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Swiss focus on global desertification

Humans have turned vast areas of land into desert

(Keystone)

International experts are meeting in Germany to debate the problems of desertification and drought, which affect hundreds of millions worldwide.

Switzerland - as one of 187 parties to the United Nations Convention to Combat Desertification (UNCCD) - has spent millions of Swiss francs on battling the phenomenon.

More than four billion hectares of the world's surface are affected by desertification, which has nothing to do with the expansion of existing deserts and everything to do with soil erosion.

The process results in a gradual loss of soil productivity, usually because of human activities and climate change.

Manmade factors such as deforestation, overcultivation and poor irrigation practices are often responsible, as well as economic and social problems and war.

Earth Summit

The UNCCD was one of the fruits borne by the United Nations Conference on Environment and Development, or Rio Earth Summit, in 1994.

The convention came into force in 1996 and is the only legally binding framework in the world to fight desertification, which the UN estimates directly affects 250 million people worldwide.

Switzerland ratified the UNCCD during the same year and spent SFr165.7 million ($127.6 million) on anti-desertification projects within the UN framework between 1997 and 2000.

The Swiss Development and Cooperation Agency (SDC) is responsible for ensuring that Switzerland fulfils its obligations under the convention.

Aid projects

The agency is involved in programmes in Africa, Asia and Latin America. The Swiss have a two-pronged approach to administering aid to countries in need - they help the lands affected to implement programmes and also work in direct cooperation with individuals, such as farmers.

The SDC supports projects in water conservation, reforestation, preservation of soil productivity and combating erosion, to name a few.

Andri Bisaz, head of the SDC's Middle East and North Africa section and Swiss representative to the UN body, told swissinfo that life is difficult for those affected by desertification.

"They are dependent on water and water is scarce. That means they have to find systems where they can perhaps adapt to the ever-growing problem of desertification - for a lot of people, it's a question of survival," Bisaz said.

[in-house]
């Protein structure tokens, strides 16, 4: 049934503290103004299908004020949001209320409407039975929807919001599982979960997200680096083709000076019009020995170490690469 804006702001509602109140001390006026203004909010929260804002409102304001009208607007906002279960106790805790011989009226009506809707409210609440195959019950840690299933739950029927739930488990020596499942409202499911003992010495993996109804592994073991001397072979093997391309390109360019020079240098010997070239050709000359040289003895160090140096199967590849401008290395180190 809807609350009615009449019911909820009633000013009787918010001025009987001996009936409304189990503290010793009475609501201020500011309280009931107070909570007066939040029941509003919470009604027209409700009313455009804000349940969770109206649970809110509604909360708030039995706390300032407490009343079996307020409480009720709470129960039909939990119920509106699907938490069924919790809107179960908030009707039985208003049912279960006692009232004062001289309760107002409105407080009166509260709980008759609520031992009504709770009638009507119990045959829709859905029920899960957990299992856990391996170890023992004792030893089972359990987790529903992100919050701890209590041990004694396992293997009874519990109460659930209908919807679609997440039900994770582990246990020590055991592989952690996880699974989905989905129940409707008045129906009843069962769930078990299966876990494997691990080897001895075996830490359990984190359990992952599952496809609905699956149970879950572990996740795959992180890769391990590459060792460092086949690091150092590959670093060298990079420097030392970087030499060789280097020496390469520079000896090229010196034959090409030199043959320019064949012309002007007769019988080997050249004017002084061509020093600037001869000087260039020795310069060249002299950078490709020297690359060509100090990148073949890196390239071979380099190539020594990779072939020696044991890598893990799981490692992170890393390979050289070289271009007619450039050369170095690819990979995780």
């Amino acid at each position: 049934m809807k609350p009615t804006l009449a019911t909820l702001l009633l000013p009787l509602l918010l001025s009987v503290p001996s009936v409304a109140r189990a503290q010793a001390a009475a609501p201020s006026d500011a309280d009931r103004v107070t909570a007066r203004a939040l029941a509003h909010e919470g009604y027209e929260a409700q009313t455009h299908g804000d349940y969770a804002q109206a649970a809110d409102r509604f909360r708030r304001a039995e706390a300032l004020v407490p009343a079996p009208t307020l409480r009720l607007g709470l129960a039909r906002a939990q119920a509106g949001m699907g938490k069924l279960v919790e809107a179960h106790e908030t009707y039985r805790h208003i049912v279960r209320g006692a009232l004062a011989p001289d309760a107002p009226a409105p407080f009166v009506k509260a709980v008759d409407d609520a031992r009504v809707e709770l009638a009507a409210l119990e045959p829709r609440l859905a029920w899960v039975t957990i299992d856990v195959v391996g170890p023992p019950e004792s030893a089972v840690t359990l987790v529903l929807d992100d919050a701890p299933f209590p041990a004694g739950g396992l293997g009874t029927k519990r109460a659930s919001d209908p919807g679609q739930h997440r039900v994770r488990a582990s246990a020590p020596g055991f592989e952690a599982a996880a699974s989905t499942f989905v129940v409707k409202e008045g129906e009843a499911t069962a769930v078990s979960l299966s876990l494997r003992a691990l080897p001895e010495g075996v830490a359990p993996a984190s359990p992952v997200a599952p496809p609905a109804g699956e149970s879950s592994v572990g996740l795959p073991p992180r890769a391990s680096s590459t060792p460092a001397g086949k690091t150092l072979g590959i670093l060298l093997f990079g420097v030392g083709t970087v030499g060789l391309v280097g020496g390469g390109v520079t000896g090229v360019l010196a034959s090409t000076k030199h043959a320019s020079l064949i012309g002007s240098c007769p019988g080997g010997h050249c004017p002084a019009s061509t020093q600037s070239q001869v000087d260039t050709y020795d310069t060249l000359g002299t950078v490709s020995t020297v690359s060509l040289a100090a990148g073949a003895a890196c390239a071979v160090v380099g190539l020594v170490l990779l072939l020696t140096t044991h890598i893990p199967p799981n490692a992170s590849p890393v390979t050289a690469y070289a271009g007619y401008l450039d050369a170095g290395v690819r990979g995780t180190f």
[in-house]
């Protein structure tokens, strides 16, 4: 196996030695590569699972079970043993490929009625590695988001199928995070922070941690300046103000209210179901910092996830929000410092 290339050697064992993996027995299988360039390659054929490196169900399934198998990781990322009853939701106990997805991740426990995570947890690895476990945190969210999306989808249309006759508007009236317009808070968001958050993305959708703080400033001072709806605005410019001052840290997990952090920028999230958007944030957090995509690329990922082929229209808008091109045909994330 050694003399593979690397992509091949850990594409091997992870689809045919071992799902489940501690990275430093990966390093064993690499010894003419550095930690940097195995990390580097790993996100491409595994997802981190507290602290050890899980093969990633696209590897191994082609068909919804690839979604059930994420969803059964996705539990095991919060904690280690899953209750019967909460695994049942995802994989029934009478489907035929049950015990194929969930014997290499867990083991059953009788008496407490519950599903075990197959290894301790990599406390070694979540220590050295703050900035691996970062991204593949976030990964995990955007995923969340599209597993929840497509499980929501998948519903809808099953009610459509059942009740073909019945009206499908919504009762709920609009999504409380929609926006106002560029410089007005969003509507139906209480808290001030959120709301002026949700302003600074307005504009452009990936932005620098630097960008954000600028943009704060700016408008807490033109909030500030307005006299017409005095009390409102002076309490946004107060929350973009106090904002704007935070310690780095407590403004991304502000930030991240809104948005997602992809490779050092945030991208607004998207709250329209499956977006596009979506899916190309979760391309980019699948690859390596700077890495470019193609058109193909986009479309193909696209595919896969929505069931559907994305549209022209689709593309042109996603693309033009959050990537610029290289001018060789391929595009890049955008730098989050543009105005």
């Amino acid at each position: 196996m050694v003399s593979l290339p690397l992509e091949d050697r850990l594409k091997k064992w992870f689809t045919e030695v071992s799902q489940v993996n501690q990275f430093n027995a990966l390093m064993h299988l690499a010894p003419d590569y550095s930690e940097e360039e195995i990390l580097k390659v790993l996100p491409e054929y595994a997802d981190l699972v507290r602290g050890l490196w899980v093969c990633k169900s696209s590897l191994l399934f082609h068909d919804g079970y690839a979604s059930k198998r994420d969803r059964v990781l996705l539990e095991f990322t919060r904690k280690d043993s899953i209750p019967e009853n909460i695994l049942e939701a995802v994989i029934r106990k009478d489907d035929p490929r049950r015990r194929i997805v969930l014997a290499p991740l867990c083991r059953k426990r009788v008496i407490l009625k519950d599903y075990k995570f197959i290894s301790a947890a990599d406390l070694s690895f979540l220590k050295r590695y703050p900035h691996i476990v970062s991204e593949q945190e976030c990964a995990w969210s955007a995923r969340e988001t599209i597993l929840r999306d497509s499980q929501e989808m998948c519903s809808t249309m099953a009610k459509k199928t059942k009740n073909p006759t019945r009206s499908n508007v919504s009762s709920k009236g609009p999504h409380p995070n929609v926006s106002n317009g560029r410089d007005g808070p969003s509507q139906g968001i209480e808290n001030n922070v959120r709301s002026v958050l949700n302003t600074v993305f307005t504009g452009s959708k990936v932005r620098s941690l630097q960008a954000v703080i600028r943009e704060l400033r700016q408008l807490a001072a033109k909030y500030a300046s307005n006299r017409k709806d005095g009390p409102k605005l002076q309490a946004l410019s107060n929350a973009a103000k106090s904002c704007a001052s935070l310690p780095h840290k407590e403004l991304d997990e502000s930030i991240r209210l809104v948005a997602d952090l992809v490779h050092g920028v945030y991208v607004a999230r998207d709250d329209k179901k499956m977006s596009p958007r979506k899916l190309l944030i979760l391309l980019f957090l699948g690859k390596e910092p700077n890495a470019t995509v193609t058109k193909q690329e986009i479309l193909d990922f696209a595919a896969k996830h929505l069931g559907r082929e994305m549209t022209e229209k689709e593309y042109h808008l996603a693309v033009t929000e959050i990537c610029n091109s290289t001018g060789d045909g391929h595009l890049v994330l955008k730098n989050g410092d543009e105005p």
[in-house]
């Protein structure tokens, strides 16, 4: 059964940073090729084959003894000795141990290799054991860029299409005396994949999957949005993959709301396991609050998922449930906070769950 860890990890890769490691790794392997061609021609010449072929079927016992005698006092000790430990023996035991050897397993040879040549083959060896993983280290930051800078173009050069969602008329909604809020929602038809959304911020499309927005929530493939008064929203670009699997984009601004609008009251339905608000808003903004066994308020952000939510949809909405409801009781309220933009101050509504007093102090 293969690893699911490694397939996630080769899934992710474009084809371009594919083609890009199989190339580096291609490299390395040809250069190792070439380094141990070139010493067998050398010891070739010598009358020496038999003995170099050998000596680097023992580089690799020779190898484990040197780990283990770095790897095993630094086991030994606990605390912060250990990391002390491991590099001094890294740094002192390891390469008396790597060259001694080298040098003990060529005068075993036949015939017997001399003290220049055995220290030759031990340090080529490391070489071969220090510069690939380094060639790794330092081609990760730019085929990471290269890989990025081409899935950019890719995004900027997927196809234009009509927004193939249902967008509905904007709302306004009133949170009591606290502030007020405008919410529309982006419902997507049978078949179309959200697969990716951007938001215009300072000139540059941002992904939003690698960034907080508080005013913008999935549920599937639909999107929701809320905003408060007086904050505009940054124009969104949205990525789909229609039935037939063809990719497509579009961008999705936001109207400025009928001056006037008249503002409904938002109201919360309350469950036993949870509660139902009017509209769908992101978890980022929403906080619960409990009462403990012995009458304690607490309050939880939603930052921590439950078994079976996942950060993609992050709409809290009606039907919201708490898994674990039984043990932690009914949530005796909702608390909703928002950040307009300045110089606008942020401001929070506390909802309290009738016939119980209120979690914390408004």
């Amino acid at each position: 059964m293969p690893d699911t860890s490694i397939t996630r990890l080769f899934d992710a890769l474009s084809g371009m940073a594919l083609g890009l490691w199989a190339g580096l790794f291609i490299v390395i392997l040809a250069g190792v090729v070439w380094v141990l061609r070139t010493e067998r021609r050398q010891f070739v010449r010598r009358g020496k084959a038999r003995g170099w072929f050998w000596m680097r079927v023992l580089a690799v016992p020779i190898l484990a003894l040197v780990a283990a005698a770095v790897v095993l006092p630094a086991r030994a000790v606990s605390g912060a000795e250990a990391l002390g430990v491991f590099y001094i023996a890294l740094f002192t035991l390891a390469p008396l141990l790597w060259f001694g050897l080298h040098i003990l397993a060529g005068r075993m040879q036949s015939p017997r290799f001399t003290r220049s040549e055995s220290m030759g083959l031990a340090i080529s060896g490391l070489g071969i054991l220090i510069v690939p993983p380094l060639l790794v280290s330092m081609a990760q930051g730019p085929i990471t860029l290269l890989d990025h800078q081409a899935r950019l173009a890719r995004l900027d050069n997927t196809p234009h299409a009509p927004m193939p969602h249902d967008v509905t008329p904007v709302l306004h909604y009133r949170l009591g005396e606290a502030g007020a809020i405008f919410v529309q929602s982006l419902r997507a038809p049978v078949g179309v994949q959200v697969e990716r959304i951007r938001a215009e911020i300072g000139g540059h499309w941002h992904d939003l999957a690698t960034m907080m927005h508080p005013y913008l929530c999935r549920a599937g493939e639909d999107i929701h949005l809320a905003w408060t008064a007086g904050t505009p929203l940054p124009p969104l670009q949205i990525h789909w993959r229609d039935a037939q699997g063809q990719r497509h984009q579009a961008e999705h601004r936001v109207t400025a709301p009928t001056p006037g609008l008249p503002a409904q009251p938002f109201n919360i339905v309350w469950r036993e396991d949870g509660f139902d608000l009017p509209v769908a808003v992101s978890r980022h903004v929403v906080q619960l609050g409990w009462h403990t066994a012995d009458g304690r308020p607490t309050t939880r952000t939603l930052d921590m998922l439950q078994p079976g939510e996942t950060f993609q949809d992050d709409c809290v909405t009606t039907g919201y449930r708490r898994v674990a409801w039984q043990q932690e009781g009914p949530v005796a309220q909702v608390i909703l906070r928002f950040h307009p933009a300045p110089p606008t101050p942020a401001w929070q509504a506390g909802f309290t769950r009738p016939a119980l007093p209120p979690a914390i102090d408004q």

Lessons from the past

In Syria, the SDC is supporting an initiative, which aims to restore water supply systems known as "qanats", which were first created 3,000 years ago.

These subterranean tunnels are carved by hand and enable spring or groundwater to be tapped. Gravity alone ensures a constant flow of water

"We try to help different farmer groups to clean the qanats and to use them. This system is a well-known tradition of these people and they are now starting again to renovate these qanats in order to bring water to their fields," Bisaz explained.

The SDC is also involved in a partnership with local communities in the Sahel region of West Africa. Severe droughts, excessive tree-felling and population pressure have made this area one of the most affected by desertification in the world.

The SDC's strategy in the Sahel was initially to encourage a public forum where local groups could bring their needs and suggestions to the table. Local inhabitants thus play an important role in ensuring that farming methods are diversified and crafts and business projects are put forward and implemented.

Between 1997 and 2000, the SDC devoted the lion's share of its anti-desertification budget to the Sahel region - a total of SFr60 million.

Swiss experience

Bisaz says that, while Switzerland does not suffer from desertification itself, the country can share the benefit of its experiences with others that do.

"We have regions in the canton of Valais, where we have 400 or 500mm of rain a year. Farmers there found a solution, which used the water from a glacier and was brought to the Rhone valley.

"Such experiences, involving the development of a system for irrigation, and more importantly social control of the water by people, are very useful for some countries," Bisaz said.

However, the SDC official said much more could be done to combat the problem of desertification. "You can do a lot of things if you have a bit more money," he told swissinfo.

swissinfo, Faryal Mirza

Key facts

The UN World Day to Combat Desertification and Drought is on June 17.
Switzerland ratified the UN Convention to Combat Desertification in 1996.
Between 1997-2000, the Swiss funded anti-desertification projects to the tune of SFr165.7 million.
The Swiss Development and Cooperation Agency is involved in projects in Africa, Asia and Latin America.

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